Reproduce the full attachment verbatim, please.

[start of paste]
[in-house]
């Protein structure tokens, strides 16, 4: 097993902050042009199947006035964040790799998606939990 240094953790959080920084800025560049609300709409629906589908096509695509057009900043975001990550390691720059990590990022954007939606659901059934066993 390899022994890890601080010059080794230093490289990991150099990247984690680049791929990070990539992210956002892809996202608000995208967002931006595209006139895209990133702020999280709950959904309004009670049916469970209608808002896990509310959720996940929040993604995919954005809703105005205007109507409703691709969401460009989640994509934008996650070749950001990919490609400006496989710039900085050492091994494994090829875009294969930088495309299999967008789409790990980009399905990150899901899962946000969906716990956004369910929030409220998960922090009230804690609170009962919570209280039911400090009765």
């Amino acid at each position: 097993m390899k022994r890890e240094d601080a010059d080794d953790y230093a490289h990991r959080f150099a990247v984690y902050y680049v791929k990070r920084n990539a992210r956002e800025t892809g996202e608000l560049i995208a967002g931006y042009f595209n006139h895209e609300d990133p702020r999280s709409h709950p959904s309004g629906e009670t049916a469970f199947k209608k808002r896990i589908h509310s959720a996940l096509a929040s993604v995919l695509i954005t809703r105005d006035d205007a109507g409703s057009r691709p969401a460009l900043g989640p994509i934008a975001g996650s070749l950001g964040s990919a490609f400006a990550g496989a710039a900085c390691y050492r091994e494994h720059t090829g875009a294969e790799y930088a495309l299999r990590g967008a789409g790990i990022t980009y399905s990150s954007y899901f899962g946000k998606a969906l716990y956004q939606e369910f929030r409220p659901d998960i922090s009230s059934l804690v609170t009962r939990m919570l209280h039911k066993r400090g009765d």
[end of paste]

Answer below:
[in-house]
């Protein structure tokens, strides 16, 4: 097993902050042009199947006035964040790799998606939990 240094953790959080920084800025560049609300709409629906589908096509695509057009900043975001990550390691720059990590990022954007939606659901059934066993 390899022994890890601080010059080794230093490289990991150099990247984690680049791929990070990539992210956002892809996202608000995208967002931006595209006139895209990133702020999280709950959904309004009670049916469970209608808002896990509310959720996940929040993604995919954005809703105005205007109507409703691709969401460009989640994509934008996650070749950001990919490609400006496989710039900085050492091994494994090829875009294969930088495309299999967008789409790990980009399905990150899901899962946000969906716990956004369910929030409220998960922090009230804690609170009962919570209280039911400090009765």
């Amino acid at each position: 097993m390899k022994r890890e240094d601080a010059d080794d953790y230093a490289h990991r959080f150099a990247v984690y902050y680049v791929k990070r920084n990539a992210r956002e800025t892809g996202e608000l560049i995208a967002g931006y042009f595209n006139h895209e609300d990133p702020r999280s709409h709950p959904s309004g629906e009670t049916a469970f199947k209608k808002r896990i589908h509310s959720a996940l096509a929040s993604v995919l695509i954005t809703r105005d006035d205007a109507g409703s057009r691709p969401a460009l900043g989640p994509i934008a975001g996650s070749l950001g964040s990919a490609f400006a990550g496989a710039a900085c390691y050492r091994e494994h720059t090829g875009a294969e790799y930088a495309l299999r990590g967008a789409g790990i990022t980009y399905s990150s954007y899901f899962g946000k998606a969906l716990y956004q939606e369910f929030r409220p659901d998960i922090s009230s059934l804690v609170t009962r939990m919570l209280h039911k066993r400090g009765d």